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Mechanical properties of a particle-strengthened polyurethane foam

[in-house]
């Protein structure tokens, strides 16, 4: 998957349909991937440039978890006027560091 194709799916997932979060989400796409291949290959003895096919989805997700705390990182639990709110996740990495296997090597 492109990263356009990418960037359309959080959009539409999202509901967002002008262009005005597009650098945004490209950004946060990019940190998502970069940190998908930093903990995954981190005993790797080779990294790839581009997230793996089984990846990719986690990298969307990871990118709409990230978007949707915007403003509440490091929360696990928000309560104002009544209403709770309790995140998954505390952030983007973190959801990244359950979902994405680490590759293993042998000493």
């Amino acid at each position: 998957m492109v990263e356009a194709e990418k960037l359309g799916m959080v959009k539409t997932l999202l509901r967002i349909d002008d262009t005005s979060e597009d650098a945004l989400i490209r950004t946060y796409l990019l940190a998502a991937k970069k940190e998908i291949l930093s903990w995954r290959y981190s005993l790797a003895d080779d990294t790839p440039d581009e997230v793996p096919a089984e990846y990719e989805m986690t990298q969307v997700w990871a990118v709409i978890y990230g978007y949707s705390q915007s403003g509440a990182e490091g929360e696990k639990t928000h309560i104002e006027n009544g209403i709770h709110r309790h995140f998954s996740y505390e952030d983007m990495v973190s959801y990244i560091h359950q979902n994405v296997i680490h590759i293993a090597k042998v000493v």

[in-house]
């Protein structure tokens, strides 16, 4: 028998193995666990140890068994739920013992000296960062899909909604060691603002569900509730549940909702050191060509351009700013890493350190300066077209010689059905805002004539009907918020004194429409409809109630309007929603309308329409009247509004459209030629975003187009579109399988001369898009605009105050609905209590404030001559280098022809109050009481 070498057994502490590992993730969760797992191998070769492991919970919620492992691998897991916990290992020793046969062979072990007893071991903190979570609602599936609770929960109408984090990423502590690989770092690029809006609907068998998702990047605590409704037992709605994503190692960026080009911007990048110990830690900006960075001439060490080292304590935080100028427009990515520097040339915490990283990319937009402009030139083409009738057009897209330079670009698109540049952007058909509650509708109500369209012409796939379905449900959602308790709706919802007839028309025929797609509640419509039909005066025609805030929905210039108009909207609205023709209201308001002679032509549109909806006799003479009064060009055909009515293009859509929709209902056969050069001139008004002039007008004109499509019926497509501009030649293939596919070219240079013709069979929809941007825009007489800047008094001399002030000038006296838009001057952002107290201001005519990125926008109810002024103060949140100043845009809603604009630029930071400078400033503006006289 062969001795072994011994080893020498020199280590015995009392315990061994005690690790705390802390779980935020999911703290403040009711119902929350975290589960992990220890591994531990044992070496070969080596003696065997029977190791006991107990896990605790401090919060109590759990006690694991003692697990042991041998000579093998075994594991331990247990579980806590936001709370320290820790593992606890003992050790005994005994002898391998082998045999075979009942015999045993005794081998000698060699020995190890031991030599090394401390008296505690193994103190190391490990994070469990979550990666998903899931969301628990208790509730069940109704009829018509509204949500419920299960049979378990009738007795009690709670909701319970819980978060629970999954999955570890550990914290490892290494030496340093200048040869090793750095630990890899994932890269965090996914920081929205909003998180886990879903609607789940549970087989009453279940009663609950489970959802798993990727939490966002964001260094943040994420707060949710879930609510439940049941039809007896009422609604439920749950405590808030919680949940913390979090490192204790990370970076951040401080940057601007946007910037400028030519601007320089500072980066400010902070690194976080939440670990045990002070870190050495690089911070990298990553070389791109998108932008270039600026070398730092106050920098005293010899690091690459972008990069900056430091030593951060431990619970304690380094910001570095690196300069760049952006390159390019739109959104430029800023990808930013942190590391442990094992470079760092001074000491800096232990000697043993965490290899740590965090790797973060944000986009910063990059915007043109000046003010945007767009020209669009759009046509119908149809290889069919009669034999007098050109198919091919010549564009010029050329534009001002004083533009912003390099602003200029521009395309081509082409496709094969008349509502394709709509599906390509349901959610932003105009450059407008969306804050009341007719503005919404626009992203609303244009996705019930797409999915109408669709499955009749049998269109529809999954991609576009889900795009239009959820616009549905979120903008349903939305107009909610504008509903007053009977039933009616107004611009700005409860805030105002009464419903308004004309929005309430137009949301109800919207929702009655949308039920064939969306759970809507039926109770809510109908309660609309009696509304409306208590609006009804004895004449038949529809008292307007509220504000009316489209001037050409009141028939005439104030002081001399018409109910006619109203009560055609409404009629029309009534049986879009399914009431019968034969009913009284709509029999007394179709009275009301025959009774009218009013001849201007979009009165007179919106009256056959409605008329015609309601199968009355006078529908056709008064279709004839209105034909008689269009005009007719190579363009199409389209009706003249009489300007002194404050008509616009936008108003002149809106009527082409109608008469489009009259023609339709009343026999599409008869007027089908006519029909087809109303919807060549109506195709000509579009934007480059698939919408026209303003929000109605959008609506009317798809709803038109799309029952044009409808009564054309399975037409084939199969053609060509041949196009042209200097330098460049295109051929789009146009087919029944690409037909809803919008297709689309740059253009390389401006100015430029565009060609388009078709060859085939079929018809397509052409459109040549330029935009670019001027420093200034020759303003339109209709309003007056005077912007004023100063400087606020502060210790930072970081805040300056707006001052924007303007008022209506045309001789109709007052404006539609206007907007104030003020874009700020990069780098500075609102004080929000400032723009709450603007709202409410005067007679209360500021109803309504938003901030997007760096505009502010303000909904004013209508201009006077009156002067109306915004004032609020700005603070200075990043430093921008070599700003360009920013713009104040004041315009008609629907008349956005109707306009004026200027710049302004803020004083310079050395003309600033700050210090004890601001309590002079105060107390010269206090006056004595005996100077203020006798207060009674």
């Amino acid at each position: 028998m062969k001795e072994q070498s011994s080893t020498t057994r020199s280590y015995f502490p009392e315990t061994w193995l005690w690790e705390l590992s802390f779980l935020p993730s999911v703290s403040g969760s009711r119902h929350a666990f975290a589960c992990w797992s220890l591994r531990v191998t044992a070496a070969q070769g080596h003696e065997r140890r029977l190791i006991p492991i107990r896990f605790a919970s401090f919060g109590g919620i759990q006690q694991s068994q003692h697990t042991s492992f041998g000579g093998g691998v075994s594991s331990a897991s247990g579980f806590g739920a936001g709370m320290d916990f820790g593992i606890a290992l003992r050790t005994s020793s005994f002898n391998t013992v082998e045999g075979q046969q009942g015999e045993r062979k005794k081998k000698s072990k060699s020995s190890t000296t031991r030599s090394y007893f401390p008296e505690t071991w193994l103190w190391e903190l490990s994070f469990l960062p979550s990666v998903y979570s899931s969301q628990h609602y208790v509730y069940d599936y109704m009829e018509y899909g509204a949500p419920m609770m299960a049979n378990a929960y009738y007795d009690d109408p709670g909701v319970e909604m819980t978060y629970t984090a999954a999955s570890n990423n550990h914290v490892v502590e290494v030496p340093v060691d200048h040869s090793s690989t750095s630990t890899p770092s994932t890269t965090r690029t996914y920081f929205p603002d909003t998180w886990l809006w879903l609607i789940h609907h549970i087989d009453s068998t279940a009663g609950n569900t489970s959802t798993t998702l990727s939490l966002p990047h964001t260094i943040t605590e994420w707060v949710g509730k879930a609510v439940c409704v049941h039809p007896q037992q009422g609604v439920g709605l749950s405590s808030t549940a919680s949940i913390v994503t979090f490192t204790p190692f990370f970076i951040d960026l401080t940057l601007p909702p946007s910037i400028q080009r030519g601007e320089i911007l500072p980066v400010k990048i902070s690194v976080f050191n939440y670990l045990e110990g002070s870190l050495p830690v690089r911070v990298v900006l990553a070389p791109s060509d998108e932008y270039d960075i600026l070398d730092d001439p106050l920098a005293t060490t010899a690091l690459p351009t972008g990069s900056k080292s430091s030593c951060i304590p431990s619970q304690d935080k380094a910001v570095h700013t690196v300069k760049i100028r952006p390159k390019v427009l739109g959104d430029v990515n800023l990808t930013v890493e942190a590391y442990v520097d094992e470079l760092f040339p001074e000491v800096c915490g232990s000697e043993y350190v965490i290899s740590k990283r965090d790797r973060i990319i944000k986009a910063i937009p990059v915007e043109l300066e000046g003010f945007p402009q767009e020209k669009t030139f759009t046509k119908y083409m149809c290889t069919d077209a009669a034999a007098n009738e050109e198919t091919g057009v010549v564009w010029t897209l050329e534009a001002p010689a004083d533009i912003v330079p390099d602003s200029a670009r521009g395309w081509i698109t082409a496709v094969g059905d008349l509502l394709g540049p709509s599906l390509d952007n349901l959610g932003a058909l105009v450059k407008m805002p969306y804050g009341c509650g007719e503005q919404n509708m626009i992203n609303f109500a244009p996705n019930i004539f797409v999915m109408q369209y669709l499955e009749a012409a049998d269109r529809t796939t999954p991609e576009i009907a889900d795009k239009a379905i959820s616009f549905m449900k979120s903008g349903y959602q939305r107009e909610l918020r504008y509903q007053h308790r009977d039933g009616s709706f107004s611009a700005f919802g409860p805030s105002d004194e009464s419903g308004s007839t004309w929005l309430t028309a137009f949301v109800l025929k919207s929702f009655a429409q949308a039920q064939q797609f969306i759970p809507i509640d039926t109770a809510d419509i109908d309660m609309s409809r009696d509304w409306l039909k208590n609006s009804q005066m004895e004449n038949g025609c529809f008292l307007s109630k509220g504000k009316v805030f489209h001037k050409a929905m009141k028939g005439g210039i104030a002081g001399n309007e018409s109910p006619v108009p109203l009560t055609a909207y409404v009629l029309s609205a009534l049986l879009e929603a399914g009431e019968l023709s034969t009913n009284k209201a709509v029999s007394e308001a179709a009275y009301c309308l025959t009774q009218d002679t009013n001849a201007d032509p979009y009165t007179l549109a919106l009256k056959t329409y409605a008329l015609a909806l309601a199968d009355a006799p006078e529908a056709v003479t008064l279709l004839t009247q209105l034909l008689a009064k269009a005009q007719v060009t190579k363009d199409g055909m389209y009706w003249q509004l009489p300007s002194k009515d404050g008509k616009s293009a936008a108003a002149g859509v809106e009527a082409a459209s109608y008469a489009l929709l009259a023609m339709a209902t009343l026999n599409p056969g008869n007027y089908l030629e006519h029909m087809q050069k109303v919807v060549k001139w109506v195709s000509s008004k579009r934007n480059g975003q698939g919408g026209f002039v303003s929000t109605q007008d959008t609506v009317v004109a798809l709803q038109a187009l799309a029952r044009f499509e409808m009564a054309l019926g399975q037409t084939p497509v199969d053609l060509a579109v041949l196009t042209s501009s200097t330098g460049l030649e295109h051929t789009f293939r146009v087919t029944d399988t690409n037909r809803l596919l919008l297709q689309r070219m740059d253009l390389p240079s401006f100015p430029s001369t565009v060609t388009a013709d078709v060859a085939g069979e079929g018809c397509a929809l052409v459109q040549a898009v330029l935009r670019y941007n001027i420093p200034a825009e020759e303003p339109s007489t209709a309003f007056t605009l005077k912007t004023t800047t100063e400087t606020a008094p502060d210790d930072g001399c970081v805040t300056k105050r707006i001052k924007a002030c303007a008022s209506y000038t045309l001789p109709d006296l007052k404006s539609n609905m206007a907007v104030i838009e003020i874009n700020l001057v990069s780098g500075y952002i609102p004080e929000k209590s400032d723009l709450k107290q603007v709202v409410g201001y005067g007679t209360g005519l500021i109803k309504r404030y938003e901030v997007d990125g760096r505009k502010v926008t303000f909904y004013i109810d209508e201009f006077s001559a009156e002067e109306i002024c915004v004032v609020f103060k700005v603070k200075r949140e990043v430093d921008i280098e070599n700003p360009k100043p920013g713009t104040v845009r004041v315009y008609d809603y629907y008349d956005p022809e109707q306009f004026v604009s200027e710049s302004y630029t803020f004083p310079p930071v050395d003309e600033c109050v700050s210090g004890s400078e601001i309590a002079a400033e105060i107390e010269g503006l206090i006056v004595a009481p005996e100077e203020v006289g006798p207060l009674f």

Quasi-static compression tests have been performed on polyurethane foam specimens. The modulus of the foam exhibited a power-law dependence with respect to density of the form: E* ∝ (ρ*)n, where n = 1.7. The modulus data are described well by a simple geometric model (based on the work of Gibson and Ashby) for a closed-cell foam in which the stiffness of the foam is governed by the flexure of the cell struts and cell walls. The compressive strength of the foam is also found to follow a power-law behavior with respect to foam density. In this instance, Euler buckling is used to explain the density dependence. The modulus of the foam was modified by addition of gas-atomized, spherical, aluminum powder. Additions of 30 and 50 wt % Al measurably increased the foam modulus, but without a change in the density dependence. However, there was no observable increase in modulus with 5 and 10 wt % additions of the metal powder. Strength was also increased at high loading fractions of powder. The increase in modulus and strength could be predicted by combining the Gibson–Ashby model, referred to above, with a well-known model describing the effect on modulus of a rigid dispersoid in a compliant matrix. © 1999 John Wiley & Sons, Inc. J Appl Polym Sci 74: 2724–2736, 1999